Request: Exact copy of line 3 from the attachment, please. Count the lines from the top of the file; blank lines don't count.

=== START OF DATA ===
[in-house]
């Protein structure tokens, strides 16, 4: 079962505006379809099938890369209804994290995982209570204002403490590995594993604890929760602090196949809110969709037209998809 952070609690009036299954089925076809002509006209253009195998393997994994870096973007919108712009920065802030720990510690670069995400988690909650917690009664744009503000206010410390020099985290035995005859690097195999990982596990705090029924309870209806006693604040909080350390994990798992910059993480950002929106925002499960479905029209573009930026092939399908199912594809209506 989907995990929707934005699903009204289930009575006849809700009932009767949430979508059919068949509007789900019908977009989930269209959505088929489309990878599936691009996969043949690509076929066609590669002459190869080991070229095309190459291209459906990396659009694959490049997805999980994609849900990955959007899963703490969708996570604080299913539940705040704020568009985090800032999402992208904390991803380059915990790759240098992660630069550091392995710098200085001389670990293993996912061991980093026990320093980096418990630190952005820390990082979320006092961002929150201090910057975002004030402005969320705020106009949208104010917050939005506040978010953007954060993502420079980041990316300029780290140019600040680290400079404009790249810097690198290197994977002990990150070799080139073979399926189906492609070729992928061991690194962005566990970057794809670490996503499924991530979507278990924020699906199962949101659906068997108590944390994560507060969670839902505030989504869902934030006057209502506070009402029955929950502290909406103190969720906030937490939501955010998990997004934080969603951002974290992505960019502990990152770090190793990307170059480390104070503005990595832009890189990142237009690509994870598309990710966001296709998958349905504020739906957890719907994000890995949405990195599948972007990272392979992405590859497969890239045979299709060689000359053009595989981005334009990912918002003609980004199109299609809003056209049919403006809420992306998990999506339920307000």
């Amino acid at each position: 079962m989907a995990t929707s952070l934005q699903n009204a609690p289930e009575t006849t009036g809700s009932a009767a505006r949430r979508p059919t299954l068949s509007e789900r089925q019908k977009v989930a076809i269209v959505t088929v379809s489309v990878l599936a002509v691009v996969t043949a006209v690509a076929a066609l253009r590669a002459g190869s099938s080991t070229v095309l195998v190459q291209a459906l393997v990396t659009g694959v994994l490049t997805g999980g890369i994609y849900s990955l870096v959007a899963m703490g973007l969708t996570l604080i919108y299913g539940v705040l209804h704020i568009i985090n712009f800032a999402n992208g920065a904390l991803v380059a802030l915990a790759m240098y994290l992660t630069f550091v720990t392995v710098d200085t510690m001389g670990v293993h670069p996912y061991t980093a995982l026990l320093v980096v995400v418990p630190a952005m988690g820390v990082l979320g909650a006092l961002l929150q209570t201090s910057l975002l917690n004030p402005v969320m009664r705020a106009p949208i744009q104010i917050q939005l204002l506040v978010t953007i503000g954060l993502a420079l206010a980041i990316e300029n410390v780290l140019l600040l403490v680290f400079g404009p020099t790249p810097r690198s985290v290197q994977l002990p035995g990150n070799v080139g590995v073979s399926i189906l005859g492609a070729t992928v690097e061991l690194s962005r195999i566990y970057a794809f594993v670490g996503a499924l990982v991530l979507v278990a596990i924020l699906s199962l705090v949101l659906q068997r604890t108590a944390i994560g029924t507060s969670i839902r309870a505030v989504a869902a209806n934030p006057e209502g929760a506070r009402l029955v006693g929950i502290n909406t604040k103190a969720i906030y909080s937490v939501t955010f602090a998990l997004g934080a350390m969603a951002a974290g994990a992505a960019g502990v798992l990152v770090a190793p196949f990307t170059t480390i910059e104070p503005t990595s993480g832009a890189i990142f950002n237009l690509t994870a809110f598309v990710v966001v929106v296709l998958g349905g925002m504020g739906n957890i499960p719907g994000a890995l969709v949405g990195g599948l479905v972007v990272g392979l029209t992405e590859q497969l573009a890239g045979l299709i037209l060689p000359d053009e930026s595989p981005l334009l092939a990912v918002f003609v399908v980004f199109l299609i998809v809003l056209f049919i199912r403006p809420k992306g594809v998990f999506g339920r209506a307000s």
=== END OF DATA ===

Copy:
């Amino acid at each position: 079962m989907a995990t929707s952070l934005q699903n009204a609690p289930e009575t006849t009036g809700s009932a009767a505006r949430r979508p059919t299954l068949s509007e789900r089925q019908k977009v989930a076809i269209v959505t088929v379809s489309v990878l599936a002509v691009v996969t043949a006209v690509a076929a066609l253009r590669a002459g190869s099938s080991t070229v095309l195998v190459q291209a459906l393997v990396t659009g694959v994994l490049t997805g999980g890369i994609y849900s990955l870096v959007a899963m703490g973007l969708t996570l604080i919108y299913g539940v705040l209804h704020i568009i985090n712009f800032a999402n992208g920065a904390l991803v380059a802030l915990a790759m240098y994290l992660t630069f550091v720990t392995v710098d200085t510690m001389g670990v293993h670069p996912y061991t980093a995982l026990l320093v980096v995400v418990p630190a952005m988690g820390v990082l979320g909650a006092l961002l929150q209570t201090s910057l975002l917690n004030p402005v969320m009664r705020a106009p949208i744009q104010i917050q939005l204002l506040v978010t953007i503000g954060l993502a420079l206010a980041i990316e300029n410390v780290l140019l600040l403490v680290f400079g404009p020099t790249p810097r690198s985290v290197q994977l002990p035995g990150n070799v080139g590995v073979s399926i189906l005859g492609a070729t992928v690097e061991l690194s962005r195999i566990y970057a794809f594993v670490g996503a499924l990982v991530l979507v278990a596990i924020l699906s199962l705090v949101l659906q068997r604890t108590a944390i994560g029924t507060s969670i839902r309870a505030v989504a869902a209806n934030p006057e209502g929760a506070r009402l029955v006693g929950i502290n909406t604040k103190a969720i906030y909080s937490v939501t955010f602090a998990l997004g934080a350390m969603a951002a974290g994990a992505a960019g502990v798992l990152v770090a190793p196949f990307t170059t480390i910059e104070p503005t990595s993480g832009a890189i990142f950002n237009l690509t994870a809110f598309v990710v966001v929106v296709l998958g349905g925002m504020g739906n957890i499960p719907g994000a890995l969709v949405g990195g599948l479905v972007v990272g392979l029209t992405e590859q497969l573009a890239g045979l299709i037209l060689p000359d053009e930026s595989p981005l334009l092939a990912v918002f003609v399908v980004f199109l299609i998809v809003l056209f049919i199912r403006p809420k992306g594809v998990f999506g339920r209506a307000s």